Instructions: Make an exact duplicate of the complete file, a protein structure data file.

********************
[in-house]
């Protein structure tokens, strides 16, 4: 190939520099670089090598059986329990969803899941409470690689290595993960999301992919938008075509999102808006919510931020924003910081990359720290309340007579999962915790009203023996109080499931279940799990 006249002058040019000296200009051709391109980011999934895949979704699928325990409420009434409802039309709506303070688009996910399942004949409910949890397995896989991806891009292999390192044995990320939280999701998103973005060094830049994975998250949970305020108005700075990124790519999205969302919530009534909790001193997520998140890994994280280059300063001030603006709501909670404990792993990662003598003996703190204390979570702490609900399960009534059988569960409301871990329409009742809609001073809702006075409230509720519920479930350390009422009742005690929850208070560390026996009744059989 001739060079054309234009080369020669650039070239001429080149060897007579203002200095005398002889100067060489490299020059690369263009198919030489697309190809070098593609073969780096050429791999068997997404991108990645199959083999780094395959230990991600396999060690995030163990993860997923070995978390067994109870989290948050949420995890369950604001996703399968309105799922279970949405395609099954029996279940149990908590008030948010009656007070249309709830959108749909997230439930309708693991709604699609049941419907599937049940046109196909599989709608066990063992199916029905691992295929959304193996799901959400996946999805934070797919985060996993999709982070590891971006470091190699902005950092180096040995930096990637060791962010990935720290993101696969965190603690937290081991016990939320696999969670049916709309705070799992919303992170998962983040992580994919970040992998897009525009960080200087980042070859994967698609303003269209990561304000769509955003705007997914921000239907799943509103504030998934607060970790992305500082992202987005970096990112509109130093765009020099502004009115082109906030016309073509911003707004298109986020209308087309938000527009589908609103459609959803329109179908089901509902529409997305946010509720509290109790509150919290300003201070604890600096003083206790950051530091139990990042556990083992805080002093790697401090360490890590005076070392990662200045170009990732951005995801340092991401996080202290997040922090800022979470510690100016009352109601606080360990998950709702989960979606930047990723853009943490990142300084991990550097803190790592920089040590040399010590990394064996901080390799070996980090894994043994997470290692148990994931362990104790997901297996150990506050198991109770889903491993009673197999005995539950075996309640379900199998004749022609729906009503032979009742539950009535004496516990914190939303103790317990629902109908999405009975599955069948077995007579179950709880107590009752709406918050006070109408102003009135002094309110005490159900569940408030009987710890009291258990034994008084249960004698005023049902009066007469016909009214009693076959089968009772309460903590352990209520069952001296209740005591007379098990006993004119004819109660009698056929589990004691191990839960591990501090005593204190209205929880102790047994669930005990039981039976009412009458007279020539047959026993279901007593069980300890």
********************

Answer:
[in-house]
């Protein structure tokens, strides 16, 4: 190939520099670089090598059986329990969803899941409470690689290595993960999301992919938008075509999102808006919510931020924003910081990359720290309340007579999962915790009203023996109080499931279940799990 006249002058040019000296200009051709391109980011999934895949979704699928325990409420009434409802039309709506303070688009996910399942004949409910949890397995896989991806891009292999390192044995990320939280999701998103973005060094830049994975998250949970305020108005700075990124790519999205969302919530009534909790001193997520998140890994994280280059300063001030603006709501909670404990792993990662003598003996703190204390979570702490609900399960009534059988569960409301871990329409009742809609001073809702006075409230509720519920479930350390009422009742005690929850208070560390026996009744059989 001739060079054309234009080369020669650039070239001429080149060897007579203002200095005398002889100067060489490299020059690369263009198919030489697309190809070098593609073969780096050429791999068997997404991108990645199959083999780094395959230990991600396999060690995030163990993860997923070995978390067994109870989290948050949420995890369950604001996703399968309105799922279970949405395609099954029996279940149990908590008030948010009656007070249309709830959108749909997230439930309708693991709604699609049941419907599937049940046109196909599989709608066990063992199916029905691992295929959304193996799901959400996946999805934070797919985060996993999709982070590891971006470091190699902005950092180096040995930096990637060791962010990935720290993101696969965190603690937290081991016990939320696999969670049916709309705070799992919303992170998962983040992580994919970040992998897009525009960080200087980042070859994967698609303003269209990561304000769509955003705007997914921000239907799943509103504030998934607060970790992305500082992202987005970096990112509109130093765009020099502004009115082109906030016309073509911003707004298109986020209308087309938000527009589908609103459609959803329109179908089901509902529409997305946010509720509290109790509150919290300003201070604890600096003083206790950051530091139990990042556990083992805080002093790697401090360490890590005076070392990662200045170009990732951005995801340092991401996080202290997040922090800022979470510690100016009352109601606080360990998950709702989960979606930047990723853009943490990142300084991990550097803190790592920089040590040399010590990394064996901080390799070996980090894994043994997470290692148990994931362990104790997901297996150990506050198991109770889903491993009673197999005995539950075996309640379900199998004749022609729906009503032979009742539950009535004496516990914190939303103790317990629902109908999405009975599955069948077995007579179950709880107590009752709406918050006070109408102003009135002094309110005490159900569940408030009987710890009291258990034994008084249960004698005023049902009066007469016909009214009693076959089968009772309460903590352990209520069952001296209740005591007379098990006993004119004819109660009698056929589990004691191990839960591990501090005593204190209205929880102790047994669930005990039981039976009412009458007279020539047959026993279901007593069980300890």